Gambling involves risking something of value on an event or game of chance in which the outcome is determined by a random process. Traditionally, it has involved money or property but it can also involve other things of value such as food, clothing and cars. It is important to recognise that gambling can be addictive and lead to serious problems.

There are a number of ways to overcome problem gambling and reduce the risks. These include:

A decision to stop: If you have an urge to gamble, make a conscious decision to stop. Get rid of credit cards, put someone else in charge of your money, close online betting accounts and keep only a small amount of cash with you. Getting support: Find a group that provides peer support to help you stop gambling or attend a meeting of Gamblers Anonymous. Getting professional help: Counseling can be helpful, especially when combined with other treatments such as cognitive behaviour therapy. It can also address co-occurring mood disorders such as depression or anxiety which can make gambling worse.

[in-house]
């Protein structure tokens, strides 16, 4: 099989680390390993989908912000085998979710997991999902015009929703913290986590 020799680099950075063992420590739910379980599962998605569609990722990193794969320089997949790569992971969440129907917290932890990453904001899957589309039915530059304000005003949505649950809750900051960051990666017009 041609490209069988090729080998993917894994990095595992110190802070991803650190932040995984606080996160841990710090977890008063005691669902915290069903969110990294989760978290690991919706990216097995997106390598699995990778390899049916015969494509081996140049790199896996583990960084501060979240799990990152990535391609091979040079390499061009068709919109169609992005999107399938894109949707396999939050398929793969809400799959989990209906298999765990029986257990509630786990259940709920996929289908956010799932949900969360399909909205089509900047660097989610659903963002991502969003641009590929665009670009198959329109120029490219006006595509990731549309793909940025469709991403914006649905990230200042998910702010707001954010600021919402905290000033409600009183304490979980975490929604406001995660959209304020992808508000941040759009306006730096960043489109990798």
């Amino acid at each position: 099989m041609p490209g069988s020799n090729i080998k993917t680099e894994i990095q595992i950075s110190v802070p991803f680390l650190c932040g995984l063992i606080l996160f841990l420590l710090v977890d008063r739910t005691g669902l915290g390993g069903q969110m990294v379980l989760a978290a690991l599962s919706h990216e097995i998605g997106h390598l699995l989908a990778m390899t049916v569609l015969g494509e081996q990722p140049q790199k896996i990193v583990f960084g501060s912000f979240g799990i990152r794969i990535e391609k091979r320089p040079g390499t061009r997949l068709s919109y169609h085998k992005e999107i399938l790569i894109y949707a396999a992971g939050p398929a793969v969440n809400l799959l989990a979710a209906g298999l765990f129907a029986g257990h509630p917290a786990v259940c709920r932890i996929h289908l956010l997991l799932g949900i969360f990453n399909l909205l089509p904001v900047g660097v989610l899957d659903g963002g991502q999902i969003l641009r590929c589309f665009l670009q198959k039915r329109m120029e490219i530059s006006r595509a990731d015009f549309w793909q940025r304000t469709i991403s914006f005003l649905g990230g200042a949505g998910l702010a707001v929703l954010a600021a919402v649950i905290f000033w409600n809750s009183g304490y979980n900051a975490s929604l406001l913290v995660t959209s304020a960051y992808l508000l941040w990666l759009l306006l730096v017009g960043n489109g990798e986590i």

Seek therapy for underlying conditions: If you are experiencing a mood disorder, treating this may help to resolve your problem with gambling. Many people who struggle with gambling do so as a way to escape their stressful life and they are often unable to recognise that the gamble is causing them harm. Counseling can help you to understand how your mood is affecting your ability to stop gambling and think about the consequences of your behaviour.

Problem gambling is a complex issue that can affect all aspects of your life. It can be difficult to recognise that you have a problem because gambling is often seen as a fun pastime and it is easy to hide your activity. Some people may even lie about how much they are spending or try to hide their gambling from family and friends. However, there are healthy and safe ways to relieve unpleasant feelings such as boredom, loneliness or stress which don’t involve gambling. These can include exercise, socialising with non-gambling friends, taking up new hobbies or practicing relaxation techniques. It is important to learn to recognise when your gambling becomes unhealthy and take action quickly before the problem gets out of hand.